Irish noir, I suppose. In the rainy season that they call summer here in Denmark, I had plenty of time to go through all of McKinty's Sean Duffy novels, as well as the first four of Connolly's Charlie Parker series. They are surprisingly different. McKinty benefits mightily from setting his stories in freont of the rich tapestry and the Troubles around 1981, and placing his Papist protagonist in the RUC and all-proddy Carrickfergus. But Duffy is, in the end, a younger, less jaded Rebus, and there may redemption for him at the end, and marital bliss. Connolly sets his stories in a dark America that still reeks of the Old Religion and is really weird. As the series move forward, it is less of a crime or detective series, and gets into being a moral fable about compassion, revenge, redemption, et cetera. It ever there were a flawed hero, Charlie is it (as well as his merry entourage of Louis and Angel). But lots of suspense and technically well-crafted, albeit the themes get a little monotonous with time.
Just something I found on the internets and I thought you would perhaps like it too, but who knows?
- Matgamna vs Minogue: “Is Socialism Dead?”
- The lack of demand for equality
- Michael Lewis and the parable of the lucky man taking the extra cookie
- The evolution of punk rock in 200 tracks (1965 to 2016)
- Hear 2,000 Recordings of the Most Essential Jazz Songs: A Huge Playlist for Your Jazz Education
- The French Far Right and Génération Identitaire.
- On salient identities
- Neoliberalism Was Supposed to Make Us Richer: Three Reasons Why It Didn’t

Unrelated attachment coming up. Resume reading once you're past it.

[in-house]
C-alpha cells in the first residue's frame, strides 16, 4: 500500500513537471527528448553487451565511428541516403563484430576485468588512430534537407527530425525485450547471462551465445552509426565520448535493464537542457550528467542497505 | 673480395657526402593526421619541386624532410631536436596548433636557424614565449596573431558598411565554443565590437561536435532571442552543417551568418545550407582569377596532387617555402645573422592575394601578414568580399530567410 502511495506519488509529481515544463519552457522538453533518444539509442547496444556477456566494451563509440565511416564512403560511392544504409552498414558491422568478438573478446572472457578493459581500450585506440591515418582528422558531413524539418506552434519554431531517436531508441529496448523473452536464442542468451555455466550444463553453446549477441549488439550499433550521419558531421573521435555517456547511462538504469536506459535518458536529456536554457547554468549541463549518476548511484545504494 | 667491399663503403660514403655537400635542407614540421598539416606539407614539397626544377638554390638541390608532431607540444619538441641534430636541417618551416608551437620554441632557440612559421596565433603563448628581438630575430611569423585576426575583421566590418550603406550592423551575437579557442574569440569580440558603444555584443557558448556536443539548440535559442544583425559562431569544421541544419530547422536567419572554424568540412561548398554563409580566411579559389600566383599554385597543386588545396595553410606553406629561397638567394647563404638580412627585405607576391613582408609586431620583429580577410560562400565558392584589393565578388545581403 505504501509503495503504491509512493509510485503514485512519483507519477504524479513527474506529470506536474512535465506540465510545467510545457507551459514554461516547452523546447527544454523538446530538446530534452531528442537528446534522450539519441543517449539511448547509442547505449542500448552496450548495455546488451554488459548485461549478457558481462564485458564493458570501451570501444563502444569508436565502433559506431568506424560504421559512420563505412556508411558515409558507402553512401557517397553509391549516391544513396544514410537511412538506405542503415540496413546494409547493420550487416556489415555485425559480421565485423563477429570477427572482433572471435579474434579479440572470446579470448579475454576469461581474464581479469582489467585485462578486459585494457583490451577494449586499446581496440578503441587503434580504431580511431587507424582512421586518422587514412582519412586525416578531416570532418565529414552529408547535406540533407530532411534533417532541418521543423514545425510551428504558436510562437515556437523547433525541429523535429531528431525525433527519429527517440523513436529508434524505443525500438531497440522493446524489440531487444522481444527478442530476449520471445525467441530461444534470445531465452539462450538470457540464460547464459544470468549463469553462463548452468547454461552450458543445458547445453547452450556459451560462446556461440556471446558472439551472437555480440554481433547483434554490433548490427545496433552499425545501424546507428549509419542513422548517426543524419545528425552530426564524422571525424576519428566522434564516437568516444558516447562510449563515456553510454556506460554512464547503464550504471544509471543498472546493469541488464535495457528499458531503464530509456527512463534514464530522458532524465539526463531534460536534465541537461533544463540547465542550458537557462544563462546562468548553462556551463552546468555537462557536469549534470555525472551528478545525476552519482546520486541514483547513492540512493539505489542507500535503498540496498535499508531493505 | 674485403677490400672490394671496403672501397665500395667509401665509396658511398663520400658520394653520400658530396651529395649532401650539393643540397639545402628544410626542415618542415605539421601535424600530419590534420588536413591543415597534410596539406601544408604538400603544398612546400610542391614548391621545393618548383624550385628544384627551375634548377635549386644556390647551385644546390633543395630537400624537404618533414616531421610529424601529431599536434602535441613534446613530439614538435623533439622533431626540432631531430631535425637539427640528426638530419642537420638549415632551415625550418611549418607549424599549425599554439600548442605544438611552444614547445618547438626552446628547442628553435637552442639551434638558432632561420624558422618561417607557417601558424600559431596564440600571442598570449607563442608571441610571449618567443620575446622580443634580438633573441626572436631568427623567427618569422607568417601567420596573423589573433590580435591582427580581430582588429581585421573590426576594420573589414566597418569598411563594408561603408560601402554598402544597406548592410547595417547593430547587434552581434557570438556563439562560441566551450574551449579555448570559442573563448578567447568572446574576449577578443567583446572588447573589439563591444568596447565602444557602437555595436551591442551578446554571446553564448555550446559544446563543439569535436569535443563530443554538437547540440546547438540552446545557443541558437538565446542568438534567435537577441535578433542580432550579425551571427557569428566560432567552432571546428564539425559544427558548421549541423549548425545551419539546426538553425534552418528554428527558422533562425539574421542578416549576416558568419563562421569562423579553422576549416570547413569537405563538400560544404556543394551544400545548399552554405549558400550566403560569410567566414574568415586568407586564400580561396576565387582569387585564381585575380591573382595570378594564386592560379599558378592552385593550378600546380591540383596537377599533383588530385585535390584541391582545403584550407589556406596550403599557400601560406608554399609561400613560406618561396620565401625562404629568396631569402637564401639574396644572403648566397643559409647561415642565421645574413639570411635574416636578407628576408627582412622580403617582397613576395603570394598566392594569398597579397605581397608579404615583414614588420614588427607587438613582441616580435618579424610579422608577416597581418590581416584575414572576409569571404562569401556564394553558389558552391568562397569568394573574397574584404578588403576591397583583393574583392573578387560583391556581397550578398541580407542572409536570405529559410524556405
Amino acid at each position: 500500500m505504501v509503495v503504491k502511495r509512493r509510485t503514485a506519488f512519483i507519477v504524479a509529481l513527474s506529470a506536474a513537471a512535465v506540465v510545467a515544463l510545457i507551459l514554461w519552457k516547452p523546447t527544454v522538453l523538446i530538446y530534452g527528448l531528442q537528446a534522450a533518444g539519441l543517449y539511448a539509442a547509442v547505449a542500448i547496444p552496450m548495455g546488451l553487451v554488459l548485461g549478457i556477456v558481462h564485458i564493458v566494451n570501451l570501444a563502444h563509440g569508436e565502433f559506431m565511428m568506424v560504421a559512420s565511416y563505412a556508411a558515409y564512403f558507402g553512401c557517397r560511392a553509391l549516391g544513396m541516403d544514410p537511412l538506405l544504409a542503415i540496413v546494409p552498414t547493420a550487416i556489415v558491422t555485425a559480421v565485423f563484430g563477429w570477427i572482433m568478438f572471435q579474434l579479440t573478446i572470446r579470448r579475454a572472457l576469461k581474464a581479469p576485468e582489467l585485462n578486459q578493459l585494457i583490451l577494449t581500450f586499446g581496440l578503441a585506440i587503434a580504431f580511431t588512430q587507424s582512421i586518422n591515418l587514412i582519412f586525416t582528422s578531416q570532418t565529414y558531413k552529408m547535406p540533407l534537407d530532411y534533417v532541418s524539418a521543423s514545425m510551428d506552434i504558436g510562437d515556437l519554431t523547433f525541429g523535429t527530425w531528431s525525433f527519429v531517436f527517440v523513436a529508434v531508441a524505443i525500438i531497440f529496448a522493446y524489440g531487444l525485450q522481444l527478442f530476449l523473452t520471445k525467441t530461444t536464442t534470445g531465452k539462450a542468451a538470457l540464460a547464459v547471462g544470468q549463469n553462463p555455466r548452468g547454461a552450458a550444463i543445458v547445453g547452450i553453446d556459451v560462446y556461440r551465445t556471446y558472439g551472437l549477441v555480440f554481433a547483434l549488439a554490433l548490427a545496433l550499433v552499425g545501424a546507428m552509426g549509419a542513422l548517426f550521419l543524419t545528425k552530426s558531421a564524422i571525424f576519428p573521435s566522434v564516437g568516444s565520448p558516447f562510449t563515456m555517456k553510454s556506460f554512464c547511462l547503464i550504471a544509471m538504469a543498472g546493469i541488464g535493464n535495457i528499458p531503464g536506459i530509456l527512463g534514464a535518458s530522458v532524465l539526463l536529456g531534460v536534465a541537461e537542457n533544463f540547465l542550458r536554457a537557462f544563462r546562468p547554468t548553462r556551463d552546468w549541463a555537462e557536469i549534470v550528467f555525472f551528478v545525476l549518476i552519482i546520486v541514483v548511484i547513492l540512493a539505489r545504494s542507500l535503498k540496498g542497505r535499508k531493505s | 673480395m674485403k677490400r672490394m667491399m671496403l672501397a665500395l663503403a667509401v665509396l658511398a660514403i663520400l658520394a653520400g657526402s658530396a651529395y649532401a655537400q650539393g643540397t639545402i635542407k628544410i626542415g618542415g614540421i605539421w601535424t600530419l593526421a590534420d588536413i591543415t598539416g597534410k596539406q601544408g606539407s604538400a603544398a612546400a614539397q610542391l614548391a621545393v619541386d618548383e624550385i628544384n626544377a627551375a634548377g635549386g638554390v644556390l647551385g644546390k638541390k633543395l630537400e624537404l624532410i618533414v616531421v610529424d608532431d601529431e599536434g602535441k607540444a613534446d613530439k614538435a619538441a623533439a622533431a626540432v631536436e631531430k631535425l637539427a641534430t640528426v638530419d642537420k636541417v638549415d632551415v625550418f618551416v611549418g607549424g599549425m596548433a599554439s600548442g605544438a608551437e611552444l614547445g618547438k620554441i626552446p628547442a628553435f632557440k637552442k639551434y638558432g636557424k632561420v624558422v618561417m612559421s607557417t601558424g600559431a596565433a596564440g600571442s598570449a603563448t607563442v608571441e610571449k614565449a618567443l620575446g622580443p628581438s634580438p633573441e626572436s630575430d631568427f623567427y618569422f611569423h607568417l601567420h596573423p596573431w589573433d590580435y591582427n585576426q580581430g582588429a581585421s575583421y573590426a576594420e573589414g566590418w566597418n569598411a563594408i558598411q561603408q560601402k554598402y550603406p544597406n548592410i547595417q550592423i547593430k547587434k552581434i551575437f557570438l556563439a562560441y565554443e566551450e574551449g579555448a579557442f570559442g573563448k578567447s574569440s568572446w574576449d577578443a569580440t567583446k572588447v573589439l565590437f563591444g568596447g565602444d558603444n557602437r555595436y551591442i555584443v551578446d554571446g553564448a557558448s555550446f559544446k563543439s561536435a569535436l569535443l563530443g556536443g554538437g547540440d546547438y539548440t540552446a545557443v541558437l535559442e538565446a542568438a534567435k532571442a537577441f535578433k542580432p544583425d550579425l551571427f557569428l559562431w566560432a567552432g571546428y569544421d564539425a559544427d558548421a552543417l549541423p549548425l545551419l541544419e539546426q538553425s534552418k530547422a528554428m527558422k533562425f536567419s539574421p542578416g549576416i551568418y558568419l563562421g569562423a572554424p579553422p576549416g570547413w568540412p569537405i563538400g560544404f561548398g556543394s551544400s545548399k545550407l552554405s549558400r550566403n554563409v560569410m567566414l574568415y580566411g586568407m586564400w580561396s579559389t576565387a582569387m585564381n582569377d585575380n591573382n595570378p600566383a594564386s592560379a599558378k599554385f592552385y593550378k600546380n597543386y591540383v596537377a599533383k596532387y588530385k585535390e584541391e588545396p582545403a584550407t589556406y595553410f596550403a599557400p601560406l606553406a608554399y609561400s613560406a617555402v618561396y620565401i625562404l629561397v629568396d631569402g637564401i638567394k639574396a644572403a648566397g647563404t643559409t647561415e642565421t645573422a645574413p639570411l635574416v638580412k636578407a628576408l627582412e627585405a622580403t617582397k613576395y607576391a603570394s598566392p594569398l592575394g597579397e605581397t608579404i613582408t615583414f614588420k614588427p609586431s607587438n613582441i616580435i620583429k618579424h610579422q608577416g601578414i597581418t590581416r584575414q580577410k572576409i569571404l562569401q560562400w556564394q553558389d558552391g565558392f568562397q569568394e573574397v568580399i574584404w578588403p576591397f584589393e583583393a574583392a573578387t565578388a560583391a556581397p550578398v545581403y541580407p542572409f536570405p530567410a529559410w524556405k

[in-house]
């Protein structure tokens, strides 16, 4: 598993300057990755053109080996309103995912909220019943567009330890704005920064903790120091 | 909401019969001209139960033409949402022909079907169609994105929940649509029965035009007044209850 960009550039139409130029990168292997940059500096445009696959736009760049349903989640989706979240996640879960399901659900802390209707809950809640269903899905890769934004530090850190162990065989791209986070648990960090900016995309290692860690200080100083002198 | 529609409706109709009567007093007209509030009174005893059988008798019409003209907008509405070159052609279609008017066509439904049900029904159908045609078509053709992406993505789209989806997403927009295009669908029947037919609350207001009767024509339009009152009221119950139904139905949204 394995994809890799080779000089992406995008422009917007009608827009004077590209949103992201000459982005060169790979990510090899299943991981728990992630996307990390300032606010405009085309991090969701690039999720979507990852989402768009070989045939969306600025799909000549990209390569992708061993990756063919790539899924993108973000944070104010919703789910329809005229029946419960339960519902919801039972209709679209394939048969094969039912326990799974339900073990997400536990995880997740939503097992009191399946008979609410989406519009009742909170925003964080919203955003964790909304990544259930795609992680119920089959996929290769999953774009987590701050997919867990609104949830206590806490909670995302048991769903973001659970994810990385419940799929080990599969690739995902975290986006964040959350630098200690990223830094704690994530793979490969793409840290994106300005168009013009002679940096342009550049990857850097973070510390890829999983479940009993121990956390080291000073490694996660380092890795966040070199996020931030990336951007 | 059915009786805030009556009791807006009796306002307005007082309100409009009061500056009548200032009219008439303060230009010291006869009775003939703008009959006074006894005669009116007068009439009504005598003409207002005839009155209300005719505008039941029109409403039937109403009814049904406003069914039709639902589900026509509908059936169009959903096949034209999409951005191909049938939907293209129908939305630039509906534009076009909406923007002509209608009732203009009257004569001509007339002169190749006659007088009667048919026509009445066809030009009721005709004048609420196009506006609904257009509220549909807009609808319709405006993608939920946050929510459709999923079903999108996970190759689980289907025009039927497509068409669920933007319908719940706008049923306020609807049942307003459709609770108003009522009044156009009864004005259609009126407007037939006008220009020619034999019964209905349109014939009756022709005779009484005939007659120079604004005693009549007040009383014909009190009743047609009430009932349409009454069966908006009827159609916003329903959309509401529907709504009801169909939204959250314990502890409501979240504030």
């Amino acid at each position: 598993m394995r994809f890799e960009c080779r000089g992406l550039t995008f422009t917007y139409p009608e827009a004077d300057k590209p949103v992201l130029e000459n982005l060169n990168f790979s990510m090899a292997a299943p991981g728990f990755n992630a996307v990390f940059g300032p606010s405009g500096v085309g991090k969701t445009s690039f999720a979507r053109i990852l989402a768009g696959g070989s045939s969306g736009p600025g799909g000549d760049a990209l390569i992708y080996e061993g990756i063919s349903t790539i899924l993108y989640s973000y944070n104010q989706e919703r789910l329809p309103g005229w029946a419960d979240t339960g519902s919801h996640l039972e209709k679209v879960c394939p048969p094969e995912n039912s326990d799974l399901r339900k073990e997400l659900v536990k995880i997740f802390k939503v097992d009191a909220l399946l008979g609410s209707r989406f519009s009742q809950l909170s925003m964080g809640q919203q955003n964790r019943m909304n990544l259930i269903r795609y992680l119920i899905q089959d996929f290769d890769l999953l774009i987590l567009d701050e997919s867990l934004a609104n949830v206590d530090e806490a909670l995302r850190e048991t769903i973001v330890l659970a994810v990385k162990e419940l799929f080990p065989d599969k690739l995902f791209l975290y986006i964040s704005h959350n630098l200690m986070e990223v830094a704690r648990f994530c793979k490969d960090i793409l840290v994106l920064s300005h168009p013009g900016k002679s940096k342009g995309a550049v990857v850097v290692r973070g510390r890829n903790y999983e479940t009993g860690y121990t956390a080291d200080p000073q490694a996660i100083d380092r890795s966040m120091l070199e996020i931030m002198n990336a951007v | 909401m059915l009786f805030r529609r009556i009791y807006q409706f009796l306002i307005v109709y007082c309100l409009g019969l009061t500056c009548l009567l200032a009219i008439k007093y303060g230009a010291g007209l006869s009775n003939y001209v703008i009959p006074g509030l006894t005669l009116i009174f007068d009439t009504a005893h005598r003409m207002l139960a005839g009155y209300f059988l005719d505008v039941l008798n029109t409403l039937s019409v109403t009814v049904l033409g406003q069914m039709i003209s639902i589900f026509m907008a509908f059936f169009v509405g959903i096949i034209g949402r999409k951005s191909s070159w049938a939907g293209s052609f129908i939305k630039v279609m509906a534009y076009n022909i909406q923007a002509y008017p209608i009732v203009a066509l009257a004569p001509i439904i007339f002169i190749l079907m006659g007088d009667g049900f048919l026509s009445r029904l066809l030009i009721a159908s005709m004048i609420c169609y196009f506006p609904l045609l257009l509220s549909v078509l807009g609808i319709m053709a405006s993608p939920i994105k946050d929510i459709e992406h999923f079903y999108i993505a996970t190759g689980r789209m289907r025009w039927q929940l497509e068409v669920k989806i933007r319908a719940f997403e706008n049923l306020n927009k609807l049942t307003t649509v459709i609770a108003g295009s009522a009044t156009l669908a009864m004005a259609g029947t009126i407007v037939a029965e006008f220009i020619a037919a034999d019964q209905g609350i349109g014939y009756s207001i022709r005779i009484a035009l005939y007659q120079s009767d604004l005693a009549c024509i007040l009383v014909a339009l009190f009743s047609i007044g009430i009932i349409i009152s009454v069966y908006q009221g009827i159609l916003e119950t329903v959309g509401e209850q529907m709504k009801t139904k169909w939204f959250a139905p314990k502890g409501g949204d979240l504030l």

- Benjamin Kunkel reviews ‘The Birth of the Anthropocene’ by Jeremy Davies, ‘Capitalism in the Web of Life’ by Jason Moore and ‘Fossil Capital’ by Andreas Malm
- In Search of a Better World: Karl Popper on Truth vs. Certainty and the Dangers of Relativism
- Inequality as feudalism
- The Frankfurt School In Our Time
Quite eclectic, I know, but enjoyable all of it nonetheless.
“The Time of Day in Giorgione”
The sun is always setting in my heart
Like the time of day in Giorgione
The days drift beyond reach and… poof they are gone
After a black day, I play Haydn,
and feel a little warmth in my hands.
The keys are ready. Kind hammers fall.
The sound is spirited, green, and full of silence.
The sound says that freedom exists
and someone pays no tax to Caesar.
I shove my hands in my haydnpockets
and act like a man who is calm about it all.
I raise my haydnflag. The signal is:
"We do not surrender. But want peace."
The music is a house of glass standing on a slope;
rocks are flying, rocks are rolling.
The rocks roll straight through the house
but every pane of glass is still whole.